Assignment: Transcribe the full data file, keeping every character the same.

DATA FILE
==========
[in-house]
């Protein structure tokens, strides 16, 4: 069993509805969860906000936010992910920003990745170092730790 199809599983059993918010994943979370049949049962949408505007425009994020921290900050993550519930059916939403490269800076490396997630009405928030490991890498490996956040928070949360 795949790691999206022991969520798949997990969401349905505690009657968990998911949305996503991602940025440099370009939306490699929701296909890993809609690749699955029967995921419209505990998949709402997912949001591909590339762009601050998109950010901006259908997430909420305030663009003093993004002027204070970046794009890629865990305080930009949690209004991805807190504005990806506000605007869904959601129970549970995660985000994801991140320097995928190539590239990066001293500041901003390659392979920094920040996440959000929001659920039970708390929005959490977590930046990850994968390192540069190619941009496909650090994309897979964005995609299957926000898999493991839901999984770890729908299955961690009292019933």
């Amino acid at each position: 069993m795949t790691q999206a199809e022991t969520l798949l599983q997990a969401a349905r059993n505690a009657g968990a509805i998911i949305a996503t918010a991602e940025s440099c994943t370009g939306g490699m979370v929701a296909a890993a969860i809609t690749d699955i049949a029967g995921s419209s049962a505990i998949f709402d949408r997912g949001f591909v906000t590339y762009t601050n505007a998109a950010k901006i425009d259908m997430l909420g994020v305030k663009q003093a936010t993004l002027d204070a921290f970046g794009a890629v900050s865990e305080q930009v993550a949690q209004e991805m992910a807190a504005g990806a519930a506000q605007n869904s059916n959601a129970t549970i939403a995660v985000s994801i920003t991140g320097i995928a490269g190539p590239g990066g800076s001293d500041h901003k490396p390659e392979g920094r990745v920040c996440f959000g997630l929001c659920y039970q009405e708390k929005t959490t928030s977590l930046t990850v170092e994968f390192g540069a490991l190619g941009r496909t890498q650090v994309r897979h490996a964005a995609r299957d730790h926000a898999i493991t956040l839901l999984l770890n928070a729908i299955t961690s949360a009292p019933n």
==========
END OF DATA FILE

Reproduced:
[in-house]
């Protein structure tokens, strides 16, 4: 069993509805969860906000936010992910920003990745170092730790 199809599983059993918010994943979370049949049962949408505007425009994020921290900050993550519930059916939403490269800076490396997630009405928030490991890498490996956040928070949360 795949790691999206022991969520798949997990969401349905505690009657968990998911949305996503991602940025440099370009939306490699929701296909890993809609690749699955029967995921419209505990998949709402997912949001591909590339762009601050998109950010901006259908997430909420305030663009003093993004002027204070970046794009890629865990305080930009949690209004991805807190504005990806506000605007869904959601129970549970995660985000994801991140320097995928190539590239990066001293500041901003390659392979920094920040996440959000929001659920039970708390929005959490977590930046990850994968390192540069190619941009496909650090994309897979964005995609299957926000898999493991839901999984770890729908299955961690009292019933």
């Amino acid at each position: 069993m795949t790691q999206a199809e022991t969520l798949l599983q997990a969401a349905r059993n505690a009657g968990a509805i998911i949305a996503t918010a991602e940025s440099c994943t370009g939306g490699m979370v929701a296909a890993a969860i809609t690749d699955i049949a029967g995921s419209s049962a505990i998949f709402d949408r997912g949001f591909v906000t590339y762009t601050n505007a998109a950010k901006i425009d259908m997430l909420g994020v305030k663009q003093a936010t993004l002027d204070a921290f970046g794009a890629v900050s865990e305080q930009v993550a949690q209004e991805m992910a807190a504005g990806a519930a506000q605007n869904s059916n959601a129970t549970i939403a995660v985000s994801i920003t991140g320097i995928a490269g190539p590239g990066g800076s001293d500041h901003k490396p390659e392979g920094r990745v920040c996440f959000g997630l929001c659920y039970q009405e708390k929005t959490t928030s977590l930046t990850v170092e994968f390192g540069a490991l190619g941009r496909t890498q650090v994309r897979h490996a964005a995609r299957d730790h926000a898999i493991t956040l839901l999984l770890n928070a729908i299955t961690s949360a009292p019933n």